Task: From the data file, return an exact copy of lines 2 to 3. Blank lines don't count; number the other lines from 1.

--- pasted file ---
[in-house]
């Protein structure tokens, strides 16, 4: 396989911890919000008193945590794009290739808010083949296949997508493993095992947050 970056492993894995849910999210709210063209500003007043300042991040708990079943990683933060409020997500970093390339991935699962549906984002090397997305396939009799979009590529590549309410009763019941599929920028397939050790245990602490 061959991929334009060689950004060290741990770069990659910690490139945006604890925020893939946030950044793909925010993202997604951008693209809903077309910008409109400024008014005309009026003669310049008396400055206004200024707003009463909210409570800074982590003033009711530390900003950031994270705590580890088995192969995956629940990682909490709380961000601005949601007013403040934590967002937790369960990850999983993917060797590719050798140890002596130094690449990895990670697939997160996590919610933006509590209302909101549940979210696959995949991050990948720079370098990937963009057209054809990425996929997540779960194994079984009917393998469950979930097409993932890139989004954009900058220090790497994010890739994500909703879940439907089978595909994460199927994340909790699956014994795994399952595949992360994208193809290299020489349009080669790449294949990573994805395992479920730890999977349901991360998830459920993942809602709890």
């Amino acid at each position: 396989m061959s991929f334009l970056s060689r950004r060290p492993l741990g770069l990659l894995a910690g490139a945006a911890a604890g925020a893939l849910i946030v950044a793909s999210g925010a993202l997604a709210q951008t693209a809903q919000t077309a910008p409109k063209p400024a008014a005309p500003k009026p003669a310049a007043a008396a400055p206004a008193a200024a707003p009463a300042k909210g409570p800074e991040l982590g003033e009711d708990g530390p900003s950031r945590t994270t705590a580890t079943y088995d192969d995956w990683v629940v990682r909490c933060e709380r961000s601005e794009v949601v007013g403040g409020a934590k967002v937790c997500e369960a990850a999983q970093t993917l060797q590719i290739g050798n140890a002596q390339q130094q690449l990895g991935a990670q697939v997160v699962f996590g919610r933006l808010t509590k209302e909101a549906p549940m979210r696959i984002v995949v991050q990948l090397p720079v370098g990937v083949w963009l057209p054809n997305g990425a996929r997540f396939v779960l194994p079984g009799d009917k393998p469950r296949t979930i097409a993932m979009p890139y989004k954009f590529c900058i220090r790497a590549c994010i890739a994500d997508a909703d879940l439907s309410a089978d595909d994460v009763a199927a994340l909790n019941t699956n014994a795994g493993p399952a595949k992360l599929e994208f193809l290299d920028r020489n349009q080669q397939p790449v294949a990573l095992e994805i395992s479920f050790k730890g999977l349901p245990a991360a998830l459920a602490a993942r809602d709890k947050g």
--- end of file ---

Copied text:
């Protein structure tokens, strides 16, 4: 396989911890919000008193945590794009290739808010083949296949997508493993095992947050 970056492993894995849910999210709210063209500003007043300042991040708990079943990683933060409020997500970093390339991935699962549906984002090397997305396939009799979009590529590549309410009763019941599929920028397939050790245990602490 061959991929334009060689950004060290741990770069990659910690490139945006604890925020893939946030950044793909925010993202997604951008693209809903077309910008409109400024008014005309009026003669310049008396400055206004200024707003009463909210409570800074982590003033009711530390900003950031994270705590580890088995192969995956629940990682909490709380961000601005949601007013403040934590967002937790369960990850999983993917060797590719050798140890002596130094690449990895990670697939997160996590919610933006509590209302909101549940979210696959995949991050990948720079370098990937963009057209054809990425996929997540779960194994079984009917393998469950979930097409993932890139989004954009900058220090790497994010890739994500909703879940439907089978595909994460199927994340909790699956014994795994399952595949992360994208193809290299020489349009080669790449294949990573994805395992479920730890999977349901991360998830459920993942809602709890």
């Amino acid at each position: 396989m061959s991929f334009l970056s060689r950004r060290p492993l741990g770069l990659l894995a910690g490139a945006a911890a604890g925020a893939l849910i946030v950044a793909s999210g925010a993202l997604a709210q951008t693209a809903q919000t077309a910008p409109k063209p400024a008014a005309p500003k009026p003669a310049a007043a008396a400055p206004a008193a200024a707003p009463a300042k909210g409570p800074e991040l982590g003033e009711d708990g530390p900003s950031r945590t994270t705590a580890t079943y088995d192969d995956w990683v629940v990682r909490c933060e709380r961000s601005e794009v949601v007013g403040g409020a934590k967002v937790c997500e369960a990850a999983q970093t993917l060797q590719i290739g050798n140890a002596q390339q130094q690449l990895g991935a990670q697939v997160v699962f996590g919610r933006l808010t509590k209302e909101a549906p549940m979210r696959i984002v995949v991050q990948l090397p720079v370098g990937v083949w963009l057209p054809n997305g990425a996929r997540f396939v779960l194994p079984g009799d009917k393998p469950r296949t979930i097409a993932m979009p890139y989004k954009f590529c900058i220090r790497a590549c994010i890739a994500d997508a909703d879940l439907s309410a089978d595909d994460v009763a199927a994340l909790n019941t699956n014994a795994g493993p399952a595949k992360l599929e994208f193809l290299d920028r020489n349009q080669q397939p790449v294949a990573l095992e994805i395992s479920f050790k730890g999977l349901p245990a991360a998830l459920a602490a993942r809602d709890k947050g």